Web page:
Ramsey County’s deputy manager of health and wellness resigned last week amid an internal investigation into allegations of “serious misconduct” pertaining to the county’s workplace conduct and sexual harassment policy.

Paul Allwood resigned the same day he was placed on paid administrative lead for an undetermined period while the county investigated. “There remains a lot that is not able to be shared at this time,” County Manager Ryan O’Connor told staffers.

Allwood was hired in 2018 to oversee social services, financial assistance programs and public health. He also has served as an assistant state health commissioner and director of occupational health and safety at the University of Minnesota. He was paid more than $180,000 a year, according to records, and holds a doctorate in public health from the U.



Farmers Market will open at new site

Wayzata Farmers Market organizers announced that this summer’s market will open at a new site on the Promenade, 850 Lake St. N., quashing earlier concerns that the market may not have a home this year.

The popular market, held Thursdays and now in its 25th year, was forced to move from its previous Lake Street site to make room for construction of the city’s new lakeside park.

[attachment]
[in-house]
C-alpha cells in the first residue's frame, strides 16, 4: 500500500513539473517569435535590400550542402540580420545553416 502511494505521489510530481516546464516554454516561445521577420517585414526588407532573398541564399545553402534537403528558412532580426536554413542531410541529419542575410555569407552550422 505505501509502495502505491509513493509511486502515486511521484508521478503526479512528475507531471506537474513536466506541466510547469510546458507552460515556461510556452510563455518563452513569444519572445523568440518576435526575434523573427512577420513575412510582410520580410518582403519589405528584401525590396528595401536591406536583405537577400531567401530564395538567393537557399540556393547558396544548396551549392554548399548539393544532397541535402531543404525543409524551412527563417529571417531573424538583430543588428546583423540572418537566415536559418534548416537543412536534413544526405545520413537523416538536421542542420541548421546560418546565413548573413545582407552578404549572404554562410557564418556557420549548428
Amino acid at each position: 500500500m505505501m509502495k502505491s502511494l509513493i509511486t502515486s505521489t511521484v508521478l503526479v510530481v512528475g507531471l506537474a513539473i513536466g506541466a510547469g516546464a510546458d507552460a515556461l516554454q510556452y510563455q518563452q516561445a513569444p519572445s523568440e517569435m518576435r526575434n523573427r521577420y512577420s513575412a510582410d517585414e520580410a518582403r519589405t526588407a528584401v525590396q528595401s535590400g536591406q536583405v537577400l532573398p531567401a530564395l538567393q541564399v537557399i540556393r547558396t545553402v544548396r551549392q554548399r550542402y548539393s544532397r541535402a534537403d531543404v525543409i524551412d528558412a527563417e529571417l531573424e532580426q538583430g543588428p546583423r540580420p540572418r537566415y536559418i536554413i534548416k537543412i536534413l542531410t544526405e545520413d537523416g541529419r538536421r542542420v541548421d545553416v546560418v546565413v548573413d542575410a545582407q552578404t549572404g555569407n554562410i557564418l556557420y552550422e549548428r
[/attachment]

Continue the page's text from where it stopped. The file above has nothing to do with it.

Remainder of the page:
This year’s site is near a previous location on the Promenade and will be along Lake Street, said Deb Hoen, the market’s volunteer manager.

Vendors are in high demand at farmers markets and likely would have found other places to sell if the Wayzata market didn’t open this year. The market has about 25 full-time vendors and 20 part-time vendors.



City will stick with municipal liquor

The Savage City Council has decided to stay in the municipal liquor business, following a highly profitable year at the city’s two stores.

City staffers presented three options to the council Monday: Continue with the stores, close one of them or stop selling alcohol altogether.

The stores lost $106,000 in 2016 and $73,000 in 2017, but City Administrator Brad Larson said that was because of a new accounting rule in 2016 and the move of one store to a new location in 2017.

But revenue increased in 2018. Last year, city administrators reorganized staffing and began overseeing operations, resulting in combined operating income of $341,000.


Coon Rapids

Grant program funds homes’ curb appeal

Winners will be announced Wednesday in a lottery for Coon Rapids’ second annual “Front Door” curb appeal program, which offers grants of $1,000 to $5,000 to increase the curb appeal of homes.

More than 300 homeowners applied for grants for improvements such as fencing, landscaping, chimney repair, front porches and doors, as well as sidewalk and driveway repairs. They must contribute at least $4,000 to be eligible for the minimum grant amount.

The city also is offering low-interest loans to finance the balance of the projects.

City spokeswoman Stephanie Ring said last year’s program was first-come, first-served and that funds were used up quickly. This year, 80 homeowners will be awarded a total of $215,000 in grants.